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Issue 9, 2012
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Giant vesicles as cell models

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Abstract

Tremendous progress has been made in recent years in understanding the working of the living cell, including its micro-anatomy, signalling networks, and regulation of genes. However, an understanding of cellular phenomena using fundamental laws starting from first principles is still very far away. Part of the reason is that a cell is an active and exquisitely complex system where every part is linked to the other. Thus, it is difficult or even impossible to design experiments that selectively and exclusively probe a chosen aspect of the cell. Various kinds of idealised systems and cell models have been used to circumvent this problem. An important example is a giant unilamellar vesicle (GUV, also called giant liposome), which provides a cell-sized confined volume to study biochemical reactions as well as self-assembly processes that occur on the membrane. The GUV membrane can be designed suitably to present selected, correctly-oriented cell-membrane proteins, whose mobility is confined to two dimensions. Here, we present recent advances in GUV design and the use of GUVs as cell models that enable quantitative testing leading to insight into the working of real cells. We briefly recapitulate important classical concepts in membrane biophysics emphasising the advantages and limitations of GUVs. We then present results obtained over the last decades using GUVs, choosing the formation of membrane domains and cell adhesion as examples for in-depth treatment. Insight into cell adhesion obtained using micro-interferometry is treated in detail. We conclude by summarising the open questions and possible future directions.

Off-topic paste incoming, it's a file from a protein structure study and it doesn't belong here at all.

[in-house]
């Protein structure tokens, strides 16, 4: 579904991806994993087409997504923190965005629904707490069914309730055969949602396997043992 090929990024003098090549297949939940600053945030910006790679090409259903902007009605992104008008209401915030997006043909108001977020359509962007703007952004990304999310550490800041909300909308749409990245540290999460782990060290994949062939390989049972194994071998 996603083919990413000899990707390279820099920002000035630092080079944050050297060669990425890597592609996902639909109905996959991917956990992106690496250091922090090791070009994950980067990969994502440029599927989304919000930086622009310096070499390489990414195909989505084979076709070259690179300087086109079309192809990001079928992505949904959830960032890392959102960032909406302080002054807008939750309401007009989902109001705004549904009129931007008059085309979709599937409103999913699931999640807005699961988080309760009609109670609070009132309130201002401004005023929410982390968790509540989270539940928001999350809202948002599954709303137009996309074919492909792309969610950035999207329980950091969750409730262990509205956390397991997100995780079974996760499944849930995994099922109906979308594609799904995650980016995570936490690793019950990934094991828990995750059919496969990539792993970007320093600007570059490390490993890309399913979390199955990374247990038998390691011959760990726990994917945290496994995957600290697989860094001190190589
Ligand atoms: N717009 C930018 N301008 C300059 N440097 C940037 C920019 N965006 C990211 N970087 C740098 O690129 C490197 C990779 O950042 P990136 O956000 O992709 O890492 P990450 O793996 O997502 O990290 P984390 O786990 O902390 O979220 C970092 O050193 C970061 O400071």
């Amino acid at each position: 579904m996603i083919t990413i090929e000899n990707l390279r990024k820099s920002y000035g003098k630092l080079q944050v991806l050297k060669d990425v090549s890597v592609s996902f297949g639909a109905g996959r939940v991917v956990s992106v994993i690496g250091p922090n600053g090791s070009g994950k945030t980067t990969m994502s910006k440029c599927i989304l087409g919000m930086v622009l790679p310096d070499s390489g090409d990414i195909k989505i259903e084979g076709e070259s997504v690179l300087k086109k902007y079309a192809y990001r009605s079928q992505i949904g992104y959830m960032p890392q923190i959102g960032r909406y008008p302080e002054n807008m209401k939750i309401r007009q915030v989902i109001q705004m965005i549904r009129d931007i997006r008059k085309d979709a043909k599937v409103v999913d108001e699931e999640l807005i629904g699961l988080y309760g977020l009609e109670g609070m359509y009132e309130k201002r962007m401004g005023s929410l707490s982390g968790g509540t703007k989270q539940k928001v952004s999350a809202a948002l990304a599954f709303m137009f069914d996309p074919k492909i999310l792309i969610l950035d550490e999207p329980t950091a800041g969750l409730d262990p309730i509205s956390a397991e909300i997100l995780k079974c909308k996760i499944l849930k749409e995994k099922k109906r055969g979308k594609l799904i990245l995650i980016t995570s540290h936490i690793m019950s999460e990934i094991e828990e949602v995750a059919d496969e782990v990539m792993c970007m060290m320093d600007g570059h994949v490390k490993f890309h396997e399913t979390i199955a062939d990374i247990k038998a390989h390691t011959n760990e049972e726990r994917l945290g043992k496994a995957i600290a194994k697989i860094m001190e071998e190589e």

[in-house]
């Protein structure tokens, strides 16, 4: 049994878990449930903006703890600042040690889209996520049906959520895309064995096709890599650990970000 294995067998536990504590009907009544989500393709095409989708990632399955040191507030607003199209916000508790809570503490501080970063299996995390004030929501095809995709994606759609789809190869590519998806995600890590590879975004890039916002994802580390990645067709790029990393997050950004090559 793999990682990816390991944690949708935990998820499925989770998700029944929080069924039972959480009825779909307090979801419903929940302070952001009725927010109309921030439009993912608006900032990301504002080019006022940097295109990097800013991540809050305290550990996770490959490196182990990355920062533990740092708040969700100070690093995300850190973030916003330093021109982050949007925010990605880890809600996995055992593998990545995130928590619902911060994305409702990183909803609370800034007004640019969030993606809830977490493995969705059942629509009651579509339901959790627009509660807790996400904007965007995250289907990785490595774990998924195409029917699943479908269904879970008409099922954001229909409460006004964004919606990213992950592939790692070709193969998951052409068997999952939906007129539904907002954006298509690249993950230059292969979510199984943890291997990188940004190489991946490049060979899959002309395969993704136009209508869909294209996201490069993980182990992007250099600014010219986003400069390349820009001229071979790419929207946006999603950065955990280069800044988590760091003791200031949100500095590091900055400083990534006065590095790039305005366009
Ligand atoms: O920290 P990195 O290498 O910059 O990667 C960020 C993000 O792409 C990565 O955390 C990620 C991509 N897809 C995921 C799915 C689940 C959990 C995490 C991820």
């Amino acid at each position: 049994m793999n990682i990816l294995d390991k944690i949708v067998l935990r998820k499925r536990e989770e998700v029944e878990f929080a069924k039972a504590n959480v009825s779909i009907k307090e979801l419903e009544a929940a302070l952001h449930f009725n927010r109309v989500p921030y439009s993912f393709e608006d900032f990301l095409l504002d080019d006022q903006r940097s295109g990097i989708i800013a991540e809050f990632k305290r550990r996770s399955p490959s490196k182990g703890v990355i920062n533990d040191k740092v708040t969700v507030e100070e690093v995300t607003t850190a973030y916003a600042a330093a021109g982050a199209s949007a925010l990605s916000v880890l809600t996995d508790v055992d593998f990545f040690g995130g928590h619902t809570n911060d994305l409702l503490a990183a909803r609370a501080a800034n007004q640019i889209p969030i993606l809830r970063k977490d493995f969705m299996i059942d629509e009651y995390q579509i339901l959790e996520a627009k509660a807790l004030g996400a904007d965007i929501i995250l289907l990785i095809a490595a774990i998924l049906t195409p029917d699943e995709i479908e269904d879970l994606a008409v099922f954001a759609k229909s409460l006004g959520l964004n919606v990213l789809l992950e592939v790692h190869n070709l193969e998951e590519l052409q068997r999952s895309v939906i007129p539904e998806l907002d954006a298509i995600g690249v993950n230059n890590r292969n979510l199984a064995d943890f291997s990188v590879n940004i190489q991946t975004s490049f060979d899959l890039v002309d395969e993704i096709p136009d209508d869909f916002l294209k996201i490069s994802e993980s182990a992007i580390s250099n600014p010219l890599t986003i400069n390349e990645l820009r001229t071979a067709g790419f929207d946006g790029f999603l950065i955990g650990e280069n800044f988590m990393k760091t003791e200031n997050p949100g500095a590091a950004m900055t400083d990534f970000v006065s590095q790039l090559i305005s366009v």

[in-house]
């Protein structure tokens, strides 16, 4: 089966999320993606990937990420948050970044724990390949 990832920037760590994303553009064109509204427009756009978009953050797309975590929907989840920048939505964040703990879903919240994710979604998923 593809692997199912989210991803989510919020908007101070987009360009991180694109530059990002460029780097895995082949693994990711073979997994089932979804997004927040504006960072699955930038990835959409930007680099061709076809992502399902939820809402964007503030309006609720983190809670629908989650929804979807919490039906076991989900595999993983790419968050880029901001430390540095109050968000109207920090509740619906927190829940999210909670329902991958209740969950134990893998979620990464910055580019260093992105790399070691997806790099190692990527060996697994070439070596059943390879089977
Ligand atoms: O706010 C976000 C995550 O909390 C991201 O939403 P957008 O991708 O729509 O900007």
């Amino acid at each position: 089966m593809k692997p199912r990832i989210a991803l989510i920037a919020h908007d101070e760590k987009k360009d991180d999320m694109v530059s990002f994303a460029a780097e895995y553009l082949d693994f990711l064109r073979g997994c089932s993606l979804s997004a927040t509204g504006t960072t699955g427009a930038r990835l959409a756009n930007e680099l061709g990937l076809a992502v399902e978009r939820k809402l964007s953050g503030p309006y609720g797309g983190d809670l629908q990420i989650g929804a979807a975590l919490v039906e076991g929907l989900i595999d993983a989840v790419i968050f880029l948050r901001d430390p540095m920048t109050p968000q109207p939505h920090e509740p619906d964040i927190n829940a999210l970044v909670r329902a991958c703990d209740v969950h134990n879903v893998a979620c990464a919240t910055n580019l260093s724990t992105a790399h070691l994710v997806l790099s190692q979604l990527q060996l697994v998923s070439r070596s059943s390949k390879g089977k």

Graphical abstract: Giant vesicles as cell models

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Publication details

The article was received on 21 Dec 2011, accepted on 02 Jul 2012 and first published on 04 Jul 2012


Article type: Review Article
DOI: 10.1039/C2IB00188H
Citation: Integr. Biol., 2012,4, 982-995
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    Giant vesicles as cell models

    S. F. Fenz and K. Sengupta, Integr. Biol., 2012, 4, 982
    DOI: 10.1039/C2IB00188H

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